Two MSI Principal Investigators, Associate Professor Adrian D. Hegeman (Horticultural Science; College of Food, Agricultural, and Natural Resource Sciences) and Professor Chengguo Xing (Medicinal Chemistry; College of Pharmacy), are authors on a recent paper in PLoS One that measured variations in cellular toxicity (cytotoxicity) and chemical composition in several different commercially available kava products. The lead author, Amanda C. Martin, recently graduated from Professor Hegeman’s MSI research group. The researchers used metabolomics to study the compounds in kava and to assess their potential as cancer preventatives. They also studied six compounds that may be associated with medicinal or negative cytotoxic effects of kava. Results showed that not only is there wide variability in chemical composition and cytotoxicity among commercial kava drinks, the possible benefits of kava as a cancer preventative indicate that it should be studied further. The paper can be found on the PLoS One website. (Amanda C. Martin, Ed Johnston, Chengguo Xing, and Adrian D. Hegeman. 2014. Measuring the chemical and cytotoxic variability of commercially available kava (Piper methysticum G. Forster). PloS One 9, (11) (NOV 03), 10.1371/journal.pone.0111572.)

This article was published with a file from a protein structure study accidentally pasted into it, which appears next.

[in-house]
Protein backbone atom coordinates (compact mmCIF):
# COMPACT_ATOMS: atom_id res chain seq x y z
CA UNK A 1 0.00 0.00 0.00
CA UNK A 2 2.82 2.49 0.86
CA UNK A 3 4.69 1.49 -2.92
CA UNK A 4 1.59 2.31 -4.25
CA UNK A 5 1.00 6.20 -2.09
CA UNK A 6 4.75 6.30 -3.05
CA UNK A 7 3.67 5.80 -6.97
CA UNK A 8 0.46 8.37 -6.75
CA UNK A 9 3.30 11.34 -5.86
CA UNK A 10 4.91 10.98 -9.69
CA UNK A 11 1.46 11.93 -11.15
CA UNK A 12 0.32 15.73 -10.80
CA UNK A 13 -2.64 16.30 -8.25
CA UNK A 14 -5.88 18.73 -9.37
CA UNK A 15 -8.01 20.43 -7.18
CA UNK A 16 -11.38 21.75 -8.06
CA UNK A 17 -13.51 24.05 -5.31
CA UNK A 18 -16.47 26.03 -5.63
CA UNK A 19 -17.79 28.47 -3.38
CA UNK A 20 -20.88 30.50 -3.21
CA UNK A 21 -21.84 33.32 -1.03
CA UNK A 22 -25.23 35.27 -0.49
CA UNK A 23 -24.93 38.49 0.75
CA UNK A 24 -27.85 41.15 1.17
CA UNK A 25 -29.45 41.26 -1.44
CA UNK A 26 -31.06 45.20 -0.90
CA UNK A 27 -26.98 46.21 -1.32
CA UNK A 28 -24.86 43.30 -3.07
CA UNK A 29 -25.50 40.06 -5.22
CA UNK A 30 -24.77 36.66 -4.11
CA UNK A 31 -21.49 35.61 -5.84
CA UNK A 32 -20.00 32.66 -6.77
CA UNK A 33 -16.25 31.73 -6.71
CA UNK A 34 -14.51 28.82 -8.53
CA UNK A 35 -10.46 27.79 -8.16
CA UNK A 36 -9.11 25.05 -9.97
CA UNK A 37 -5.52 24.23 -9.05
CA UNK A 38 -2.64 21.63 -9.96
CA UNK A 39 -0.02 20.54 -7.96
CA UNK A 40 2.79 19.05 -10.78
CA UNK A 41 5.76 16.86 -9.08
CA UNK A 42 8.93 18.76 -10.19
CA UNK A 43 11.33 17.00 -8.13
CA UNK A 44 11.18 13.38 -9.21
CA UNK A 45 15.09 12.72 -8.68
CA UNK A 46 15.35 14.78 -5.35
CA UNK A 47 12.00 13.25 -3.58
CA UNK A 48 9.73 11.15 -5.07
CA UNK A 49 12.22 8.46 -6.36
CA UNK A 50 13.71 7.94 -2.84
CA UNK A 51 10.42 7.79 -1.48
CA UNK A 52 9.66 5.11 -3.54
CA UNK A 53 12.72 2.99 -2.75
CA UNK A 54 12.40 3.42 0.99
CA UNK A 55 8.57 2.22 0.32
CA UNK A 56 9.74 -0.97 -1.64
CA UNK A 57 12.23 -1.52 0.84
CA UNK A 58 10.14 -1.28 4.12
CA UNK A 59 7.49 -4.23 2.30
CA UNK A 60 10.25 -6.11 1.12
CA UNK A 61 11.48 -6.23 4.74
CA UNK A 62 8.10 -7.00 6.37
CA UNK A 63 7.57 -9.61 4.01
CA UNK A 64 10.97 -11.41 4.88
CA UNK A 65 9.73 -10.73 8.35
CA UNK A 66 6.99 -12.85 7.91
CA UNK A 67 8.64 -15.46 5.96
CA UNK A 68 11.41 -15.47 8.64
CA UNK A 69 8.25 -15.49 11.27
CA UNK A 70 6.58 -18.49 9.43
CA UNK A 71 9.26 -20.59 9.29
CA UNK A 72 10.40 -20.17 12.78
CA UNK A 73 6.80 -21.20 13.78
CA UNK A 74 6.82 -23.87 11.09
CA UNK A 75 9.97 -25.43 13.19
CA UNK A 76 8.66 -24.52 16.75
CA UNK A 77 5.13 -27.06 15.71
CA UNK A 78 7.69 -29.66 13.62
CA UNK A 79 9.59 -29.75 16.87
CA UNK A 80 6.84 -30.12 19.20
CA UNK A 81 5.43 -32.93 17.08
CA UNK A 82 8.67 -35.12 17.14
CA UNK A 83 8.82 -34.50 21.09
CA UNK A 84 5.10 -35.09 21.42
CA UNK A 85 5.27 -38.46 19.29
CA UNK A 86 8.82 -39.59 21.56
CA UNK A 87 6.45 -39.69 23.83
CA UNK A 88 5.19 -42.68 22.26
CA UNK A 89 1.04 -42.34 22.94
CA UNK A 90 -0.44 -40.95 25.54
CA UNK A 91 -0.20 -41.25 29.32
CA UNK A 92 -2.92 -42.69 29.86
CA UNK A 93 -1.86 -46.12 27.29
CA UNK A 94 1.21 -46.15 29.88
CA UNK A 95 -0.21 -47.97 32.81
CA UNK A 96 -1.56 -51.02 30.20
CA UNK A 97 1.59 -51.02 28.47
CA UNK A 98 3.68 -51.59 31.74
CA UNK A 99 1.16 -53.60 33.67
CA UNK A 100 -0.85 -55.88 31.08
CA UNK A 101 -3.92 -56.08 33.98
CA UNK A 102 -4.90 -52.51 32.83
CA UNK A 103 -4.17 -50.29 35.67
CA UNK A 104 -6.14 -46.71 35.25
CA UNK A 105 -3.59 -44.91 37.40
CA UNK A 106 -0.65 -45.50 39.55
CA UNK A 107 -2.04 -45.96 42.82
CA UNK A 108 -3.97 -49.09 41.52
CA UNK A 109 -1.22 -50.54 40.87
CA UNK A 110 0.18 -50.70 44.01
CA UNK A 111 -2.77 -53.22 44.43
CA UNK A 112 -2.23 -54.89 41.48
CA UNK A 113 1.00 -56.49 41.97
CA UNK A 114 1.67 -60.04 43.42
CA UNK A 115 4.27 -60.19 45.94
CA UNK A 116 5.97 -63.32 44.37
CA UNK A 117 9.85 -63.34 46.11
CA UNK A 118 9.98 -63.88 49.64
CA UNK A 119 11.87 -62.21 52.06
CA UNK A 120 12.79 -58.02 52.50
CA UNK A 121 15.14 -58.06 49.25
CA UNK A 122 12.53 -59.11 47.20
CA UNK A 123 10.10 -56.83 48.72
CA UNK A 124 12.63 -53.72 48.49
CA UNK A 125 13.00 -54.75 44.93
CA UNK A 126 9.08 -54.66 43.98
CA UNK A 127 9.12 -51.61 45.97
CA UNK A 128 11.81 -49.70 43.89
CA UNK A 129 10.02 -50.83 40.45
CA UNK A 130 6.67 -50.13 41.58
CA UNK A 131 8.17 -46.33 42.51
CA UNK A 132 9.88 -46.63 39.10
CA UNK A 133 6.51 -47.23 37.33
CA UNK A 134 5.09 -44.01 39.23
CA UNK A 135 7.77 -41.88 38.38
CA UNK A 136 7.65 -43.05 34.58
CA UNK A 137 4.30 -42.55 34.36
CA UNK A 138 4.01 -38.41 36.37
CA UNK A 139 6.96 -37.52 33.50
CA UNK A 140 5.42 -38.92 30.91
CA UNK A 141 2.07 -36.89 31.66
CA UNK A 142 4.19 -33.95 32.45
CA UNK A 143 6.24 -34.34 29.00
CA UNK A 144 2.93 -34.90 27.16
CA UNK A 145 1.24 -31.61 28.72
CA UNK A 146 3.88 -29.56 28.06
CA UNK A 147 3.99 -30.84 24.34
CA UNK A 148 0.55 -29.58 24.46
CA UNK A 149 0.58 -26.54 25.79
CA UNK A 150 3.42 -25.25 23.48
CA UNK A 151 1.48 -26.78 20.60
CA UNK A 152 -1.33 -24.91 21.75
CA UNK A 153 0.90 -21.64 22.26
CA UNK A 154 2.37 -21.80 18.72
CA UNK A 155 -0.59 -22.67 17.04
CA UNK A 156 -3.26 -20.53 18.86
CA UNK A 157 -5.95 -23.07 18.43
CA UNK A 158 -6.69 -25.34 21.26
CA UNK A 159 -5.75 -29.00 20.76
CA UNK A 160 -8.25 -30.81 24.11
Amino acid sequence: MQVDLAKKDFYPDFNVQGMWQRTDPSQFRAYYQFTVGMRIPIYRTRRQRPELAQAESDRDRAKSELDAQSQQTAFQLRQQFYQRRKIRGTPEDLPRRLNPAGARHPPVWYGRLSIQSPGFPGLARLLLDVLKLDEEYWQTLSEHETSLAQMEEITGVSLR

Image description: Left: Comparison of relative cell viability to flavokawain (FLK) A and B concentrations. Top: Relative cell viability of human lung adenocarcinoma A549 cancer cell line after 48-hour incubation with kava extracts in ethanol solvent at 75 mg/mL. Samples are organized from coarse grind on the left to very fine grind on the right with the last three dry powder samples (P, Z, and V) being instant freeze-dried kava. Black bars represent liquid samples. Bottom: Concentration of two potentially cytotoxic compounds found in kava (white bars: FLKA and black bars: FLKB). Error bars represent standard error of 3-4 replicates. Image and description are from Martin, AC, et al., PloS One 9(11), 10.1371/journal.pone.0111572. Right: The Hawaiian ‘awa cultivar ‘Awa Papa ‘Ele’ele (photo courtesy Ed Johnson).
posted on February 18, 2015
Concern about the level of greenhouse gases in the atmosphere and the resulting impacts on global climate has led many to look for alternative technologies. Since automobiles have become a major source of greenhouse gases, scientists and engineers have been working to develop cars that run on alternative fuels. There are a number of options, including using fuels other than gasoline in internal-combustion engines and using electric or hybrid-electric vehicles. However, whether a given alternative fuel actually has less impact than gasoline can be unclear.